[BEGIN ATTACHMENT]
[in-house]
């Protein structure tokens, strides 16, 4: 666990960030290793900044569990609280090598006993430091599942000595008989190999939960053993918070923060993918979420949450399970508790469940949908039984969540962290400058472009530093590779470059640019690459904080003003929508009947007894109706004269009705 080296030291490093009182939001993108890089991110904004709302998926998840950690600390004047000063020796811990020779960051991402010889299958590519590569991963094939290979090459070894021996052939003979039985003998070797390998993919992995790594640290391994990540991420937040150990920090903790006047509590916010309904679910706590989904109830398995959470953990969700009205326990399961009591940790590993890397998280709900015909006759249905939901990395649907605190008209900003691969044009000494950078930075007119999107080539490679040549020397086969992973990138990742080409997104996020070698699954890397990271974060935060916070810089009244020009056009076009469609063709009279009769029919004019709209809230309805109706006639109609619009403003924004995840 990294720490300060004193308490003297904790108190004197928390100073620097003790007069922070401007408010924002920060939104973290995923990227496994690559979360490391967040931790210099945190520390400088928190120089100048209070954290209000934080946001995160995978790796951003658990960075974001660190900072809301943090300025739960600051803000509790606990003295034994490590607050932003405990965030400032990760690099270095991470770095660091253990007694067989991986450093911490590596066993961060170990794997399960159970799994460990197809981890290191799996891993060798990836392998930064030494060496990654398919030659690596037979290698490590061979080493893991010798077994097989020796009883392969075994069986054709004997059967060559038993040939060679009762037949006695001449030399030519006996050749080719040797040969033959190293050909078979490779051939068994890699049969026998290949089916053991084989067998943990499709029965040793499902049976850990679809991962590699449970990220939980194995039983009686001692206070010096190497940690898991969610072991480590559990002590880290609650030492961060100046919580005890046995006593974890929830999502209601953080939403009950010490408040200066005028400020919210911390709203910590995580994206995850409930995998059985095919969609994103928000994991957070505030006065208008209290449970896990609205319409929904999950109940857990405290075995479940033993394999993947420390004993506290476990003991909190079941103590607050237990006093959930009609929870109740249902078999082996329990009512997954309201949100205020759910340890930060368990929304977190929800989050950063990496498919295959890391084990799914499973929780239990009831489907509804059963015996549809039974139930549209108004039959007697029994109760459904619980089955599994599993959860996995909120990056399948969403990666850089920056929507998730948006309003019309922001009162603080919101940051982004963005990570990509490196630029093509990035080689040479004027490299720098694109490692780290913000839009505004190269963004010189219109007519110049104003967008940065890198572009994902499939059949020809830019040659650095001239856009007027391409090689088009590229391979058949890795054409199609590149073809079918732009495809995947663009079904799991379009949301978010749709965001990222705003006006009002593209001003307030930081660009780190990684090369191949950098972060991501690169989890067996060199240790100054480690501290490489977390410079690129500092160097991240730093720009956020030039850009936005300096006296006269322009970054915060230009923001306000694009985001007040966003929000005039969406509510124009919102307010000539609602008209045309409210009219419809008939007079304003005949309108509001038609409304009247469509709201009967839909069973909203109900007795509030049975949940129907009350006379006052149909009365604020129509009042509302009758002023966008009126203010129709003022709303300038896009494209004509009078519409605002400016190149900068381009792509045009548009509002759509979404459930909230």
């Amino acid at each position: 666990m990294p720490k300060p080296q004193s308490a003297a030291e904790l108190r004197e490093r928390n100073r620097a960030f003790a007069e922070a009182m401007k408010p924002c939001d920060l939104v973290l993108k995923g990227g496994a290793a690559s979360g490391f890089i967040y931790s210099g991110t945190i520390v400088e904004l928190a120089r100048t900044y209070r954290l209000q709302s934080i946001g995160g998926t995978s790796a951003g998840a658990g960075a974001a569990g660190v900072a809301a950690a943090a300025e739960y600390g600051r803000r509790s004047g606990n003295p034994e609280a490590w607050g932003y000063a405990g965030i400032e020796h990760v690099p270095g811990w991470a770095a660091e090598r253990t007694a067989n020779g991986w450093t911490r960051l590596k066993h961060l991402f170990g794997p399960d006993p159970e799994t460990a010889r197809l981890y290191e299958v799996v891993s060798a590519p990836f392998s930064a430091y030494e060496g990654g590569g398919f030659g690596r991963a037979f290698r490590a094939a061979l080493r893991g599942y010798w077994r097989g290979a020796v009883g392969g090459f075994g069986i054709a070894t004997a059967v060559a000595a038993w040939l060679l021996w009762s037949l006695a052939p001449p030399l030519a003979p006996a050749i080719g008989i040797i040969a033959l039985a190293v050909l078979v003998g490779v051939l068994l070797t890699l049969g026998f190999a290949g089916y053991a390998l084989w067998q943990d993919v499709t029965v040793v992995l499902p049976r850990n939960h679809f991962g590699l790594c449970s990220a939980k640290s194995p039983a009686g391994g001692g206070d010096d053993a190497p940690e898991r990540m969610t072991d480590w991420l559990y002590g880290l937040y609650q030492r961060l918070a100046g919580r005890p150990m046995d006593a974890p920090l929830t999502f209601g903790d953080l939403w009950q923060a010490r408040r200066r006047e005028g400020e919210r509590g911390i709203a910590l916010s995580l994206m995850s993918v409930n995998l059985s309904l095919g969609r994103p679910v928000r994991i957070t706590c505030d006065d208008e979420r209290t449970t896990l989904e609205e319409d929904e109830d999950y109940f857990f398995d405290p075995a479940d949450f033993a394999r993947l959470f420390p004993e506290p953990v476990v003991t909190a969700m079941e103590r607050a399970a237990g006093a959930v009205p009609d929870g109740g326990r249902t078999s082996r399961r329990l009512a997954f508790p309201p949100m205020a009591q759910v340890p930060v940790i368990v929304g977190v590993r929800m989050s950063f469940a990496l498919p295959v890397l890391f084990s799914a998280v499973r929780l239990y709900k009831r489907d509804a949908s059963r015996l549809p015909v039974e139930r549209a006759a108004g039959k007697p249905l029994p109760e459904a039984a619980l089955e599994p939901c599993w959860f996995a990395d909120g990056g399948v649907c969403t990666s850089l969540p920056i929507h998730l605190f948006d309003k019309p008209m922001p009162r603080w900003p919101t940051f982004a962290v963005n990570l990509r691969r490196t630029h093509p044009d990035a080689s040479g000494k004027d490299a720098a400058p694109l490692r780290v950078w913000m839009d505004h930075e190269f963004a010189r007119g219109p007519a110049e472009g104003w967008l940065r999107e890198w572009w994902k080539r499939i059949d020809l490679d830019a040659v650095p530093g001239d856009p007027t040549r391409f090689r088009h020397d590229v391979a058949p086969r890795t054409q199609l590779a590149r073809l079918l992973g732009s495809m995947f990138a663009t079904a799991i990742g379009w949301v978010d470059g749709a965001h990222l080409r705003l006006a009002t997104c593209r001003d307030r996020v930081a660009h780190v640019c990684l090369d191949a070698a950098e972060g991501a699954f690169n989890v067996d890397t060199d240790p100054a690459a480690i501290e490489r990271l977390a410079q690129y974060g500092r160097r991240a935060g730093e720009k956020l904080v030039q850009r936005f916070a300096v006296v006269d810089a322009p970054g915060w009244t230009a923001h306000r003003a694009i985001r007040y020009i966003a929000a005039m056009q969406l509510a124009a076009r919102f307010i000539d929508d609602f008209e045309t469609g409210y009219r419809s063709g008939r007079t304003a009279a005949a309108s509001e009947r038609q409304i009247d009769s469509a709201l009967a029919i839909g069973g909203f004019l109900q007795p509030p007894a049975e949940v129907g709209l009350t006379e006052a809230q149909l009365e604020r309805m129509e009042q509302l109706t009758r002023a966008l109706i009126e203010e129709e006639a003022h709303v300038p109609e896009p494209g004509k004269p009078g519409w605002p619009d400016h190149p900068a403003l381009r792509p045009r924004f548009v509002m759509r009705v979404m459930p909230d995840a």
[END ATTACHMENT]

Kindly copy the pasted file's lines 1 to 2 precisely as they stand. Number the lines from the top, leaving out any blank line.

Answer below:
[in-house]
């Protein structure tokens, strides 16, 4: 666990960030290793900044569990609280090598006993430091599942000595008989190999939960053993918070923060993918979420949450399970508790469940949908039984969540962290400058472009530093590779470059640019690459904080003003929508009947007894109706004269009705 080296030291490093009182939001993108890089991110904004709302998926998840950690600390004047000063020796811990020779960051991402010889299958590519590569991963094939290979090459070894021996052939003979039985003998070797390998993919992995790594640290391994990540991420937040150990920090903790006047509590916010309904679910706590989904109830398995959470953990969700009205326990399961009591940790590993890397998280709900015909006759249905939901990395649907605190008209900003691969044009000494950078930075007119999107080539490679040549020397086969992973990138990742080409997104996020070698699954890397990271974060935060916070810089009244020009056009076009469609063709009279009769029919004019709209809230309805109706006639109609619009403003924004995840 990294720490300060004193308490003297904790108190004197928390100073620097003790007069922070401007408010924002920060939104973290995923990227496994690559979360490391967040931790210099945190520390400088928190120089100048209070954290209000934080946001995160995978790796951003658990960075974001660190900072809301943090300025739960600051803000509790606990003295034994490590607050932003405990965030400032990760690099270095991470770095660091253990007694067989991986450093911490590596066993961060170990794997399960159970799994460990197809981890290191799996891993060798990836392998930064030494060496990654398919030659690596037979290698490590061979080493893991010798077994097989020796009883392969075994069986054709004997059967060559038993040939060679009762037949006695001449030399030519006996050749080719040797040969033959190293050909078979490779051939068994890699049969026998290949089916053991084989067998943990499709029965040793499902049976850990679809991962590699449970990220939980194995039983009686001692206070010096190497940690898991969610072991480590559990002590880290609650030492961060100046919580005890046995006593974890929830999502209601953080939403009950010490408040200066005028400020919210911390709203910590995580994206995850409930995998059985095919969609994103928000994991957070505030006065208008209290449970896990609205319409929904999950109940857990405290075995479940033993394999993947420390004993506290476990003991909190079941103590607050237990006093959930009609929870109740249902078999082996329990009512997954309201949100205020759910340890930060368990929304977190929800989050950063990496498919295959890391084990799914499973929780239990009831489907509804059963015996549809039974139930549209108004039959007697029994109760459904619980089955599994599993959860996995909120990056399948969403990666850089920056929507998730948006309003019309922001009162603080919101940051982004963005990570990509490196630029093509990035080689040479004027490299720098694109490692780290913000839009505004190269963004010189219109007519110049104003967008940065890198572009994902499939059949020809830019040659650095001239856009007027391409090689088009590229391979058949890795054409199609590149073809079918732009495809995947663009079904799991379009949301978010749709965001990222705003006006009002593209001003307030930081660009780190990684090369191949950098972060991501690169989890067996060199240790100054480690501290490489977390410079690129500092160097991240730093720009956020030039850009936005300096006296006269322009970054915060230009923001306000694009985001007040966003929000005039969406509510124009919102307010000539609602008209045309409210009219419809008939007079304003005949309108509001038609409304009247469509709201009967839909069973909203109900007795509030049975949940129907009350006379006052149909009365604020129509009042509302009758002023966008009126203010129709003022709303300038896009494209004509009078519409605002400016190149900068381009792509045009548009509002759509979404459930909230």